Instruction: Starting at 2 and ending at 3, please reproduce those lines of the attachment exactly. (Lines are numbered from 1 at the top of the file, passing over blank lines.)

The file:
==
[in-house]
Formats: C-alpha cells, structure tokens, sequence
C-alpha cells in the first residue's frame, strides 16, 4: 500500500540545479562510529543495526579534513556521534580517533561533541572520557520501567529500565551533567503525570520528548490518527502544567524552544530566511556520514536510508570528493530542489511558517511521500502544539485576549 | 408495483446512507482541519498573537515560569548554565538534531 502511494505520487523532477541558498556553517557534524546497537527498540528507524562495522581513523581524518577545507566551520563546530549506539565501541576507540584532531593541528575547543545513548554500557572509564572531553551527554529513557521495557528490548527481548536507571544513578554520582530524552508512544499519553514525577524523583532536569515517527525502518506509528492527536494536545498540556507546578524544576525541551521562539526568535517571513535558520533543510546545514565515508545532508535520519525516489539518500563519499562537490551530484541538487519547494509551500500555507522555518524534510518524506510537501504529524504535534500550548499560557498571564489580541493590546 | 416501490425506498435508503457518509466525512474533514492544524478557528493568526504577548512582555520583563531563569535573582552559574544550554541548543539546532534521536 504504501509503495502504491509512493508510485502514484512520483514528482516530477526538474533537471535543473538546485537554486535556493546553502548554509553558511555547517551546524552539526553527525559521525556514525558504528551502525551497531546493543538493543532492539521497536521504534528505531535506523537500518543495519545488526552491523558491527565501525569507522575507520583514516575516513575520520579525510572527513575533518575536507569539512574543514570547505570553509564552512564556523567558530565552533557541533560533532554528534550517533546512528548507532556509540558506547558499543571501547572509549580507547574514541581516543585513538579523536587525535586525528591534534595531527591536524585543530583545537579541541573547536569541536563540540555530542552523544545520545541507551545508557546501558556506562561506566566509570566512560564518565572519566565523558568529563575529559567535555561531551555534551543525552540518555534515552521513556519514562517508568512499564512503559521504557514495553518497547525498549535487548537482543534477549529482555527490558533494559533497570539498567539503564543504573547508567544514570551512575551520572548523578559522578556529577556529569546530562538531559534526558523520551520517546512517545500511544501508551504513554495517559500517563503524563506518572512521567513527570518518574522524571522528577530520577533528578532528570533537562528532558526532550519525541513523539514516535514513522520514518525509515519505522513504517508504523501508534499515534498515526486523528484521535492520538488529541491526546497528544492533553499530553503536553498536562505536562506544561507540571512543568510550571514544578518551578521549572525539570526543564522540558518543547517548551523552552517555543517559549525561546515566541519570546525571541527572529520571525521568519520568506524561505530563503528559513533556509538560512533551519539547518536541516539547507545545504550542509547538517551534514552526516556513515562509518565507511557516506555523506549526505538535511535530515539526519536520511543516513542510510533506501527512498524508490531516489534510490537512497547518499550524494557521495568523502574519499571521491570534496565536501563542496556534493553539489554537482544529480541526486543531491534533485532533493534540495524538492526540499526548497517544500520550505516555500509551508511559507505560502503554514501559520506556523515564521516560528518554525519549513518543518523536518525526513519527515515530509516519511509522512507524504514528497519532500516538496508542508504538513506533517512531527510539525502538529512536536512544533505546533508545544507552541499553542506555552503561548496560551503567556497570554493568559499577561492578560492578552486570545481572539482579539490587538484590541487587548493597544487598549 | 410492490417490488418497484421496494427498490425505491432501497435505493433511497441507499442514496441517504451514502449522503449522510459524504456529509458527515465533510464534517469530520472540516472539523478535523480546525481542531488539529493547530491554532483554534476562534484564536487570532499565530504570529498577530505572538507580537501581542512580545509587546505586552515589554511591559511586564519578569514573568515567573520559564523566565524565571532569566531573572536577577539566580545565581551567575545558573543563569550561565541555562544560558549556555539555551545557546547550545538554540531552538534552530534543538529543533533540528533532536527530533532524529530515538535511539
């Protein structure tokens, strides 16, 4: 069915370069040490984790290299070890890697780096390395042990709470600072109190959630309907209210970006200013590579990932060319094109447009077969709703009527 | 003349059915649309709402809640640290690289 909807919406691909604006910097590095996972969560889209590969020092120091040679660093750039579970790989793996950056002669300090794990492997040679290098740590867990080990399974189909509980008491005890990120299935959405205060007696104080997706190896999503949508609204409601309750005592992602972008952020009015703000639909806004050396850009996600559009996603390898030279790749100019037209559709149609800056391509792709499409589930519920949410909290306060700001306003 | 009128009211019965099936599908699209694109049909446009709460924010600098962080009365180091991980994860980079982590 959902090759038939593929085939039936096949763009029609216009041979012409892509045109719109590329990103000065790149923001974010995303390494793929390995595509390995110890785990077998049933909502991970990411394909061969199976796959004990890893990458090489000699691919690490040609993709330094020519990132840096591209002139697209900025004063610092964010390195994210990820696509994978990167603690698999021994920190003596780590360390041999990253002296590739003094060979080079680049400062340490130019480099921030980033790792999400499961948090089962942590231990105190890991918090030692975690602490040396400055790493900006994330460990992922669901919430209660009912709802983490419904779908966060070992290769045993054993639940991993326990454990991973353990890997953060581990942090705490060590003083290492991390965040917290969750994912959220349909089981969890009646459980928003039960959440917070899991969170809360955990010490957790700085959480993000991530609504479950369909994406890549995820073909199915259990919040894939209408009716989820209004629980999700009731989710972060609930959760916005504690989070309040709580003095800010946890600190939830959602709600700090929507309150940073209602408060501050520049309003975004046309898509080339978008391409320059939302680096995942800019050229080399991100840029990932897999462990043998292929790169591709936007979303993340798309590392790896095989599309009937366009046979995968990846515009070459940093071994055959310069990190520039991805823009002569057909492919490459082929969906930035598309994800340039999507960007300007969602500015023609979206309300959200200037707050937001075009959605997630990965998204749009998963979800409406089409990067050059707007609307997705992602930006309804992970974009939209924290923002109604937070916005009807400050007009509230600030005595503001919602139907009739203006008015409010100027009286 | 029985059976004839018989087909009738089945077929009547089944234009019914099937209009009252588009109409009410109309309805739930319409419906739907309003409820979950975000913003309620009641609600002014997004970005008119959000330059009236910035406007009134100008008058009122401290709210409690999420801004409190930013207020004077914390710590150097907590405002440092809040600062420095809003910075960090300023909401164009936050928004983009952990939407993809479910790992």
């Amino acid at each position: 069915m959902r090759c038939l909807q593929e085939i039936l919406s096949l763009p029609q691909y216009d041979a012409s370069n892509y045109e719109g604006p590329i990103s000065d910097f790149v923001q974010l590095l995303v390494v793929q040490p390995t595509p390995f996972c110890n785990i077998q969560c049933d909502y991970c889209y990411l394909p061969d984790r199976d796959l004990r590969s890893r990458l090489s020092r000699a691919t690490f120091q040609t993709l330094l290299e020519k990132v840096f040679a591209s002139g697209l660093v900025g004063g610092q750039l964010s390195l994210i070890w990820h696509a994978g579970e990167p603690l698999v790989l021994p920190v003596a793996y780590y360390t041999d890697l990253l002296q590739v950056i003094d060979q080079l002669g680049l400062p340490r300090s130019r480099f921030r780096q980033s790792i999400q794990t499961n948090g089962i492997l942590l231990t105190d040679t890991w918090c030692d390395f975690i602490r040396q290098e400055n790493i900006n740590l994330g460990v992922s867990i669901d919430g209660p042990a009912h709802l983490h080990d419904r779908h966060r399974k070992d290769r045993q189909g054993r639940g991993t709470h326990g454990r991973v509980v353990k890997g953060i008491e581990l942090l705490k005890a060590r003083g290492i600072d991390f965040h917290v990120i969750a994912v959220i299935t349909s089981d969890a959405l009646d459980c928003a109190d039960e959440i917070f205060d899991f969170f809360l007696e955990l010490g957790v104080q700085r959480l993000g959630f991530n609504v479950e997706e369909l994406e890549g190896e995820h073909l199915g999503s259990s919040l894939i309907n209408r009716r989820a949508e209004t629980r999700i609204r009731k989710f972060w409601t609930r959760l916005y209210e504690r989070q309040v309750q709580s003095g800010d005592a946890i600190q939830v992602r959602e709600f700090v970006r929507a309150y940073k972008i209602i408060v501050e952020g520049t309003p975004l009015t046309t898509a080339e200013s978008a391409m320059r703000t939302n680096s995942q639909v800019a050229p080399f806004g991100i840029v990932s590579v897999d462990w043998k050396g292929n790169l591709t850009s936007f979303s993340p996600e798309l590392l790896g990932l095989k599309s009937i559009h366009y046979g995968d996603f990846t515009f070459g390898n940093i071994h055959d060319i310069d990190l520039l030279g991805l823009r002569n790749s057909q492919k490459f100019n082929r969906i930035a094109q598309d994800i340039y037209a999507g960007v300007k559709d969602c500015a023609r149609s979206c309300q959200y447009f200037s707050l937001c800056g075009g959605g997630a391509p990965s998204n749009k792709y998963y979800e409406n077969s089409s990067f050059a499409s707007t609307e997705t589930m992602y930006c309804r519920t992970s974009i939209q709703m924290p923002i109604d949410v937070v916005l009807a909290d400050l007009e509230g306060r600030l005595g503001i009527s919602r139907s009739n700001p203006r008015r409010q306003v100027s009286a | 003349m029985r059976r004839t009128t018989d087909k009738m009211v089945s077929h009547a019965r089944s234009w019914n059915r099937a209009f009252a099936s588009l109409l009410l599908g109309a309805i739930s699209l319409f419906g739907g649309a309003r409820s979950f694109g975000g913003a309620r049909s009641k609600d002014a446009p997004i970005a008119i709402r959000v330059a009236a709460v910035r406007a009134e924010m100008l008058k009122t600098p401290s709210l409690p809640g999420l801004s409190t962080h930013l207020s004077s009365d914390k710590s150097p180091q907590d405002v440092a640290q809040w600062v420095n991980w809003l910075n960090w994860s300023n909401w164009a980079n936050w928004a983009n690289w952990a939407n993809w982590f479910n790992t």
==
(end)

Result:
Formats: C-alpha cells, structure tokens, sequence
C-alpha cells in the first residue's frame, strides 16, 4: 500500500540545479562510529543495526579534513556521534580517533561533541572520557520501567529500565551533567503525570520528548490518527502544567524552544530566511556520514536510508570528493530542489511558517511521500502544539485576549 | 408495483446512507482541519498573537515560569548554565538534531 502511494505520487523532477541558498556553517557534524546497537527498540528507524562495522581513523581524518577545507566551520563546530549506539565501541576507540584532531593541528575547543545513548554500557572509564572531553551527554529513557521495557528490548527481548536507571544513578554520582530524552508512544499519553514525577524523583532536569515517527525502518506509528492527536494536545498540556507546578524544576525541551521562539526568535517571513535558520533543510546545514565515508545532508535520519525516489539518500563519499562537490551530484541538487519547494509551500500555507522555518524534510518524506510537501504529524504535534500550548499560557498571564489580541493590546 | 416501490425506498435508503457518509466525512474533514492544524478557528493568526504577548512582555520583563531563569535573582552559574544550554541548543539546532534521536 504504501509503495502504491509512493508510485502514484512520483514528482516530477526538474533537471535543473538546485537554486535556493546553502548554509553558511555547517551546524552539526553527525559521525556514525558504528551502525551497531546493543538493543532492539521497536521504534528505531535506523537500518543495519545488526552491523558491527565501525569507522575507520583514516575516513575520520579525510572527513575533518575536507569539512574543514570547505570553509564552512564556523567558530565552533557541533560533532554528534550517533546512528548507532556509540558506547558499543571501547572509549580507547574514541581516543585513538579523536587525535586525528591534534595531527591536524585543530583545537579541541573547536569541536563540540555530542552523544545520545541507551545508557546501558556506562561506566566509570566512560564518565572519566565523558568529563575529559567535555561531551555534551543525552540518555534515552521513556519514562517508568512499564512503559521504557514495553518497547525498549535487548537482543534477549529482555527490558533494559533497570539498567539503564543504573547508567544514570551512575551520572548523578559522578556529577556529569546530562538531559534526558523520551520517546512517545500511544501508551504513554495517559500517563503524563506518572512521567513527570518518574522524571522528577530520577533528578532528570533537562528532558526532550519525541513523539514516535514513522520514518525509515519505522513504517508504523501508534499515534498515526486523528484521535492520538488529541491526546497528544492533553499530553503536553498536562505536562506544561507540571512543568510550571514544578518551578521549572525539570526543564522540558518543547517548551523552552517555543517559549525561546515566541519570546525571541527572529520571525521568519520568506524561505530563503528559513533556509538560512533551519539547518536541516539547507545545504550542509547538517551534514552526516556513515562509518565507511557516506555523506549526505538535511535530515539526519536520511543516513542510510533506501527512498524508490531516489534510490537512497547518499550524494557521495568523502574519499571521491570534496565536501563542496556534493553539489554537482544529480541526486543531491534533485532533493534540495524538492526540499526548497517544500520550505516555500509551508511559507505560502503554514501559520506556523515564521516560528518554525519549513518543518523536518525526513519527515515530509516519511509522512507524504514528497519532500516538496508542508504538513506533517512531527510539525502538529512536536512544533505546533508545544507552541499553542506555552503561548496560551503567556497570554493568559499577561492578560492578552486570545481572539482579539490587538484590541487587548493597544487598549 | 410492490417490488418497484421496494427498490425505491432501497435505493433511497441507499442514496441517504451514502449522503449522510459524504456529509458527515465533510464534517469530520472540516472539523478535523480546525481542531488539529493547530491554532483554534476562534484564536487570532499565530504570529498577530505572538507580537501581542512580545509587546505586552515589554511591559511586564519578569514573568515567573520559564523566565524565571532569566531573572536577577539566580545565581551567575545558573543563569550561565541555562544560558549556555539555551545557546547550545538554540531552538534552530534543538529543533533540528533532536527530533532524529530515538535511539